CAIR-Chicago’s Outreach Coordinator Gerald Hankerson recently presented at the 5th Annual Muslim Youth Leadership Program (MYLP) in Sacramento, much of which took place in the California State Capitol building. Similar to the Muslim Youth Leadership Symposium in Chicago, MYLP opens the floor for youth to become politically and civically engaged. This program, modeled after the Asian American Youth Leadership Program in California, produced the 2009 Muslim Leadership and Empowerment Conference and focused on three particular workshops: media activism, public speaking, and identity with a focus on service.
“MYLP is CAIR’s most important program in trying to empower and give our youth the tools to become the leaders of tomorrow,” said Basim Elkarra, Executive Director of the Sacramento Valley Chapter of CAIR and co-founder of MYLP. Elkarra said that “every year the conference achieves that goal. We stay in touch with the students and watch their accomplishments over the years. Their work is phenomenal.”
Participants of MYLP engaged in “Mock Legislature” sessions, in which they acted as California state senators—they were assigned to committees, elected chairpersons and presiding officers of the senate, debated bills within committee chambers, and voted to pass bills into law on the senate floor. The Education, Health and Human Services, and Election committees explored bills that were actually proposed by the California State Legislature.
“The participants definitely had to demonstrate their persuasive speaks skills because they had to give arguments in support of their bills before they went to the floor for voting,” said Hankerson.
With a record number of forty-one participants, MYLP brought in many keynote speakers and special guests, including members of the General Assembly. Nabeel Cajee, former participant and current adviser to MYLP, considers this program to be “a very rare opportunity – we really need this kind of investment.”
According to Affad Shaikh, Civil Rights Manager for CAIR-LA and former adviser to MYLP, one of the main values of the program was the “idea of connecting Muslim students from all across the state who probably wouldn’t have known each other,” and “deepening their understanding of what it means to be a Muslim.”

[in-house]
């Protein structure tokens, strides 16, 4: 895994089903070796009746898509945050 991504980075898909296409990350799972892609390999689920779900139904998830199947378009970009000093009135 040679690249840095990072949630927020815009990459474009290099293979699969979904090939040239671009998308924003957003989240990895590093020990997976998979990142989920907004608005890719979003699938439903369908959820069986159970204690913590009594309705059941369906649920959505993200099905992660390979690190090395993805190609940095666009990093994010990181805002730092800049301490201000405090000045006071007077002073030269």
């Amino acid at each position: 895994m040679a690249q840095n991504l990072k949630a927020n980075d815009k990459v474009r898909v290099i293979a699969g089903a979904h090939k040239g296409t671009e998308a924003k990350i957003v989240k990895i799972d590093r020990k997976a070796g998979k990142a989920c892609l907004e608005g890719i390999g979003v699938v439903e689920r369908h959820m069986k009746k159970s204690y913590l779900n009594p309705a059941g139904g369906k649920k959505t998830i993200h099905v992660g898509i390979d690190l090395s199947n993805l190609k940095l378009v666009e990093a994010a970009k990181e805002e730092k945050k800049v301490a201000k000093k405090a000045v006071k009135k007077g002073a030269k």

Hankerson stressed the importance of MYLP and the opportunities its participants received. He noted that other non-senate members, including the governor, are generally required to receive permission to step forward on the senate floor, but the participants of MYLP had full access to the floor to debate their cases.
“The power of the program is that these students are only together for three and a half days, but they walk out completely different people. It’s just amazing to see them change and see their perspectives open,” Cajee says.
Participants of MYLP debated many topics, ranging from discriminatory athletic team names and mascots to the status of state prisoners who have been deemed medically incapacitated. Because of their great work, MYLP has received many acknowledgements from various assembly members, state senators, governors and congressmen.
Sarah Moussa, also a current adviser to MYLP, says the program was tremendously beneficial for the participants, giving them the opportunity to learn things “they could take back and apply to their own communities, and learn what roles they play in their communities.” Moussa, who’s on the staff of a general assembly member, enjoyed watching the students learn and grow throughout the program, as many of them did something they had never done before – write a bill and present it despite initial uncertainties.
The three workshops provided participants with skills of a lifetime. The media activism workshop allowed students to “see what the public’s image of Islam is now and what they need to do to change it,” says Moussa. Participants were not only more knowledgeable of issues affecting the Muslim community, but were also trained on ways to combat Islamophobia.
The public speaking workshop allowed each individual to be critiqued by the entire group in an effort to create powerful speeches. Moussa says it was “beneficial for [participants] to refocus their words – they learned how to streamline what they were saying.”
In the identity workshop, participants stayed up the entire night, expressing their own identities and listening to where other people came from. Moussa believes this helped them develop the ability to “communicate across cross-cultural lines, because they were all with diverse groups.” The identity workshop also focused on the idea of service.
As Elkarra says, the program gave participants confidence and taught them “how to be effective at what they do, and how to give back to their communities and society at large.”
MYLP alumni have gone on to top graduate schools, created nonprofits such as the Stockton 2020, and become renowned civil rights activists.
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